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Forgive me for my ignorance. What would be the method to determine the pressure a non compressible fluid creates when forced though an orifice? Keep in mind this orifice does not have a constant diameter. I know the volume of fluid, the area squared of the orifice and the flow rate. I'm not a mathematician, any information you can provide will be helpful.

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    $\begingroup$ That doesn't seem to be a matter of mathematics. (You'll need to know at least the viscosity of the fluid, too). $\endgroup$ – Henning Makholm Oct 30 '14 at 12:49
  • $\begingroup$ Its blood. forty over one hundred units of millipoise. $\endgroup$ – Eric Oct 30 '14 at 13:11
  • $\begingroup$ You say you know the area of the orifice, but it does not have constant diameter. That's confusing. $\endgroup$ – Mike Dunlavey Oct 30 '14 at 13:52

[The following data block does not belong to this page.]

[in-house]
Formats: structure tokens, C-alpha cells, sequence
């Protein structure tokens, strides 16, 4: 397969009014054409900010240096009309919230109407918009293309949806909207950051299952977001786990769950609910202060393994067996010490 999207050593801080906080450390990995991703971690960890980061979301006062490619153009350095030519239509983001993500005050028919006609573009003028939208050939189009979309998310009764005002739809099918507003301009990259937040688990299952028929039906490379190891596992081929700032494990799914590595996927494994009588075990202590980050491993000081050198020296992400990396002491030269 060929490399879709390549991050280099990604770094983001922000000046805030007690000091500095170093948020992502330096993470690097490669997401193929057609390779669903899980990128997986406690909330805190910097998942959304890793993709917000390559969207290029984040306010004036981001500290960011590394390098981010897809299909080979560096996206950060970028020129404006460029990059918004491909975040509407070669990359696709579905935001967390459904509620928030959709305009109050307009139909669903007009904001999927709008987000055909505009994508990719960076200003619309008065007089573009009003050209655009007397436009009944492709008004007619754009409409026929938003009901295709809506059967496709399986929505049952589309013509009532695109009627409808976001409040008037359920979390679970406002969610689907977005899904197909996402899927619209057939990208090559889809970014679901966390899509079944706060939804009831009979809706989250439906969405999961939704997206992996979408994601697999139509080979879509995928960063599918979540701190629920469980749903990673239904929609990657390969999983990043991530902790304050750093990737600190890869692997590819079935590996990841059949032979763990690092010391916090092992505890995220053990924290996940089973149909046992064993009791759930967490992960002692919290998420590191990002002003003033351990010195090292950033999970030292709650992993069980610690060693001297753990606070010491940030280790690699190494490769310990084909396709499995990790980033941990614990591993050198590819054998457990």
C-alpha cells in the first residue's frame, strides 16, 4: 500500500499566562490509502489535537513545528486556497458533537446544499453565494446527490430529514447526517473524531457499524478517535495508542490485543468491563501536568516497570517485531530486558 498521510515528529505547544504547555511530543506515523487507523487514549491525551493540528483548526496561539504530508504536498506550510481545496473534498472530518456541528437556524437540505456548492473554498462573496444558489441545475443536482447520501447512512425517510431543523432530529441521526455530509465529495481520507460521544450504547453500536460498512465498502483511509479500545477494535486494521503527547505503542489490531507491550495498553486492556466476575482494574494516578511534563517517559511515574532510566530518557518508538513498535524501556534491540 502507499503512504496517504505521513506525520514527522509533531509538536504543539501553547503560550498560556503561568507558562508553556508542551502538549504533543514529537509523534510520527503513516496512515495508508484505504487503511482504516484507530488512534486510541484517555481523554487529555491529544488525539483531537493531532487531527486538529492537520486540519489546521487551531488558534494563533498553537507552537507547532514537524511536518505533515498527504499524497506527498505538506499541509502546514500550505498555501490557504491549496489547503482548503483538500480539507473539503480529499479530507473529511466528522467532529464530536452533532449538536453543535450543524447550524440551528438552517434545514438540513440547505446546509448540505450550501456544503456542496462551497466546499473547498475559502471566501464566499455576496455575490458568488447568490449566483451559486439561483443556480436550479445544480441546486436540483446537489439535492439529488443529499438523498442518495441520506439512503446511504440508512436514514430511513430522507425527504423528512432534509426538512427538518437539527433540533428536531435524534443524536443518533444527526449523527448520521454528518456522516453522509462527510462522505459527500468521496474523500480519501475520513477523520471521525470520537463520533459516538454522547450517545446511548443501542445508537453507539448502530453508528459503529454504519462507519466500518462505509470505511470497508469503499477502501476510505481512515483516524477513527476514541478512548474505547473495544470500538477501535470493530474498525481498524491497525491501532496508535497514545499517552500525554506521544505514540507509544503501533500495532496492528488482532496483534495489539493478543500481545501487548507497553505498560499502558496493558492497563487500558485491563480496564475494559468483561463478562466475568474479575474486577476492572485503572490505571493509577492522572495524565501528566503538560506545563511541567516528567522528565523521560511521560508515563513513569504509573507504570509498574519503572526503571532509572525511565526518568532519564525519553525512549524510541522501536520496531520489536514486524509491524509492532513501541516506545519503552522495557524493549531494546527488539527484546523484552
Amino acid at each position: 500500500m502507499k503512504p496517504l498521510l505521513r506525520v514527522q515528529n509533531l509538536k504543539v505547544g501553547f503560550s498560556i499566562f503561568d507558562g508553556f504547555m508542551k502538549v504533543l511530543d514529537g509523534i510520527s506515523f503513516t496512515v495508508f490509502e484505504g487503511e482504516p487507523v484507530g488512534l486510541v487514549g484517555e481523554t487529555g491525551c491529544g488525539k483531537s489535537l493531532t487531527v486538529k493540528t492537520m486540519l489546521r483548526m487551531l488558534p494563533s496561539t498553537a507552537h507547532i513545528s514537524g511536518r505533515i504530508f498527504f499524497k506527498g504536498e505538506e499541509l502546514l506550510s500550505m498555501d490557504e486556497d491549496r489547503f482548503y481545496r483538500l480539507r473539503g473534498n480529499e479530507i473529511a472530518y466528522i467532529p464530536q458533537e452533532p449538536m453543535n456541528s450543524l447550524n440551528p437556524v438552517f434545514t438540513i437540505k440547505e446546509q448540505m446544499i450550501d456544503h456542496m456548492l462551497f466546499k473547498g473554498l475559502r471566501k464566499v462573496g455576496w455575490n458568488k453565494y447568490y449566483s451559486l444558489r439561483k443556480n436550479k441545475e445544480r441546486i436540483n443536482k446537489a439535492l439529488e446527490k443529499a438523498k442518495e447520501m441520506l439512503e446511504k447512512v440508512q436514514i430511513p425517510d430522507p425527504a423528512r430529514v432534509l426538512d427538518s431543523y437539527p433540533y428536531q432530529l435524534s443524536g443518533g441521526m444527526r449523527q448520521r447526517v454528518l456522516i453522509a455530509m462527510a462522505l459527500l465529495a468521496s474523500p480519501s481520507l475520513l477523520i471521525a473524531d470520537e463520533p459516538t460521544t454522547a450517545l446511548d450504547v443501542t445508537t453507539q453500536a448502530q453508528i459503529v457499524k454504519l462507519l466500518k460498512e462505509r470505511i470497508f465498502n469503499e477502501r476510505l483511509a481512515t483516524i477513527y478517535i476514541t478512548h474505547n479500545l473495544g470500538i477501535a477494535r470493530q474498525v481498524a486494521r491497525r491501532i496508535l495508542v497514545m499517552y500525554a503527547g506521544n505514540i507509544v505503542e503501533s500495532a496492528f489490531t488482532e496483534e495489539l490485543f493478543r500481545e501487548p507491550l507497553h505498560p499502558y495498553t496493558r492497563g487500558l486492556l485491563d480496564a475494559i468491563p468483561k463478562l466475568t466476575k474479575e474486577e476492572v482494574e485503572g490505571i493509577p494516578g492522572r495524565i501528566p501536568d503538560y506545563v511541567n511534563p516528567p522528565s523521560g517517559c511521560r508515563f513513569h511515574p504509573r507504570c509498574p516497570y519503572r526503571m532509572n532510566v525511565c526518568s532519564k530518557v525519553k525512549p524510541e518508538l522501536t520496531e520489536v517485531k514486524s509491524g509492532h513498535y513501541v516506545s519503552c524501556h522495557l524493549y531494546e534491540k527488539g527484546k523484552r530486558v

• $\begingroup$ Related question by someone also called Eric: physics.stackexchange.com/q/127954/2451 $\endgroup$ – Qmechanic Feb 5 '15 at 16:14
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According to this doc flow rate is area times velocity times a correction factor $$Q = AVK$$ where $K$ depends on the orifice geometry, and for blood through a heart valve I suspect it is as large as possible, $1.55$. ($K$ is basically the ratio between the area of the actual flow and the measured area of the orifice - they are not the same.)

Pressure is related to velocity by Bernoulli's equation. My favorite explanation is this where pressure essentially boils down to $$1/2 \rho V^2$$ where $\rho$ is density (about 1 for blood). Then all you gotta do is get the units right.

BTW there's a calculator here.

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